First there is some preparation, a hint from the developers that Endir has grown as a character. The implication comes standing at the foot of the final boss. Unlike ever before, Endir gets three choices of dialogue instead of two, and for the first time they are not opposed to each other, nor are any rooted in the cold logic of a mercenary. All three options are shouts of encouragement, revealing that Endir — the player, too, the developer hopes — has changed from vulture to protector, from enemy to a friend of Setsuna. For the first time Endir is all in, where no selection to say otherwise is the proof.
Dish the damage needed and Endir and Setsuna eventually find themselves at the cliffside identical to the opening dilemma, where I first swung my sword at an innocent girl merely to challenge a game’s ambition. Containing the soul that threatens the world’s safety, Setsuna requests Endir to destroy her while the darkness is within her body. The scene is recreated: Swing the sword or do not. Same decision as before, but now inverted with new feelings and an orange sky. There is warmth between Endir and Setsuna this time, and the piano is rolling in again. The sound of metal rings out as Endir unsheathes his sword and sets his shoulders, and I’m flipping between two options again. Not out of curiosity, but as a struggle to accept what I Am Setsuna has preached since the start. That choice doesn’t matter. That, from the start, this was the only outcome that was ever possible. Swing or do not swing, Setsuna perishes all the same.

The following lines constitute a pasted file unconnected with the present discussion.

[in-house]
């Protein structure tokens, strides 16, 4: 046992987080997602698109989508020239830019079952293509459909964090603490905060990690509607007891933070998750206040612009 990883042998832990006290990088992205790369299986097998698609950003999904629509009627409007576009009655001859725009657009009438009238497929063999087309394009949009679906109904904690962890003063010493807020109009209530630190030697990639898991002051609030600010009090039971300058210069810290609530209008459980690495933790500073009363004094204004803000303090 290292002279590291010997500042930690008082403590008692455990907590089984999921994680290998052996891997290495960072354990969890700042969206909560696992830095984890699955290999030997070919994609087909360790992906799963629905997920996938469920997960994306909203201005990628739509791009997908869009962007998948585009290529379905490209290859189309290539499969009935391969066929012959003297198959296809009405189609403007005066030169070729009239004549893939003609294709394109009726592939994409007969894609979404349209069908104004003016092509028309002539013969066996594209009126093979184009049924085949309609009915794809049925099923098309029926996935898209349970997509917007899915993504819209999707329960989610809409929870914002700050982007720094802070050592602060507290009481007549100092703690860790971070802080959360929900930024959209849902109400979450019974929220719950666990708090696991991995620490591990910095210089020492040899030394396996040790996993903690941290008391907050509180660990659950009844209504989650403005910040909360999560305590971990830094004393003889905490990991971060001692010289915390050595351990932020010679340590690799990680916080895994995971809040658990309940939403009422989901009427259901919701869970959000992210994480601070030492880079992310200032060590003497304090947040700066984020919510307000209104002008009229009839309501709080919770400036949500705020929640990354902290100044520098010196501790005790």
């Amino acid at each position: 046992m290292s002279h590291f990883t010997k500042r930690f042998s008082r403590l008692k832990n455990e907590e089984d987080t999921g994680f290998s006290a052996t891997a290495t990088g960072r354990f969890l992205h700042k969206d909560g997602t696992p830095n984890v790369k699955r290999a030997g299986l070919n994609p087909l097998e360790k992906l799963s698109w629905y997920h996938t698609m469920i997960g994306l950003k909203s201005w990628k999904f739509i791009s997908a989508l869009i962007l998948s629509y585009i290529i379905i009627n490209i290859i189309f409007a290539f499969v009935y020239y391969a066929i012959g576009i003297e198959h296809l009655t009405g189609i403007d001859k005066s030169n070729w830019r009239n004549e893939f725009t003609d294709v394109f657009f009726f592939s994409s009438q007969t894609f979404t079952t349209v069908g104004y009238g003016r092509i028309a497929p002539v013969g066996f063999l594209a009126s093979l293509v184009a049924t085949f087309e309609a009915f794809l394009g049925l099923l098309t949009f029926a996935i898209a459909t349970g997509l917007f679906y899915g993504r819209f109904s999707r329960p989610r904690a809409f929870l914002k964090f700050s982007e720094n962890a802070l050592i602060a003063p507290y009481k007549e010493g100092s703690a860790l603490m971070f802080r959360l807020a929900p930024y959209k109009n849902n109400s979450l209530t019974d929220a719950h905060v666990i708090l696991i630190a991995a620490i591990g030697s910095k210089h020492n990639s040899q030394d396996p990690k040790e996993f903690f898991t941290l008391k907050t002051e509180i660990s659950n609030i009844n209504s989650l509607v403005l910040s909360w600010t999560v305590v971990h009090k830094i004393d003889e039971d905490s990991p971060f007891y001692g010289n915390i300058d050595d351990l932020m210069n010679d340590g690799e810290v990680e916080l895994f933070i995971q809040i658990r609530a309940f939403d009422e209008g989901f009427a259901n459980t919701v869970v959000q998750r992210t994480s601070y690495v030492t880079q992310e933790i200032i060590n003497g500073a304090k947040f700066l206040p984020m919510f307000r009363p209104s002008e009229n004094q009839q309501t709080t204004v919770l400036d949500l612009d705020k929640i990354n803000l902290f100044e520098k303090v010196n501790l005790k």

It’s hard hitting. Though I concede this could all be the effects of great piano music, the more I think of the ending of I Am Setsuna, the more I respect its cleverness and its ability to convey sadness. “Poignant sorrow”, after all, was director Atsushi Hashimoto’s original goal. Of course, I don’t mean to say it excuses or redeems the shortcomings of an extremely awkward dialogue mechanism. Indeed, a million things probably could have been done better with I Am Setsuna. But the ending stands as a brilliant piece of scenario writing, and I take it as a lesson that there isn’t a textbook on how to do choices in video games. I Am Setsuna’s ending ‘decision’ had me pacing around the room, shocked by a system I vastly underestimated and in love with an idea. If Tokyo RPG sticks around for more projects, I hope to see more of such ideas albeit executed more cleanly. And if they choose not to make another game, well, that’s not a correct answer.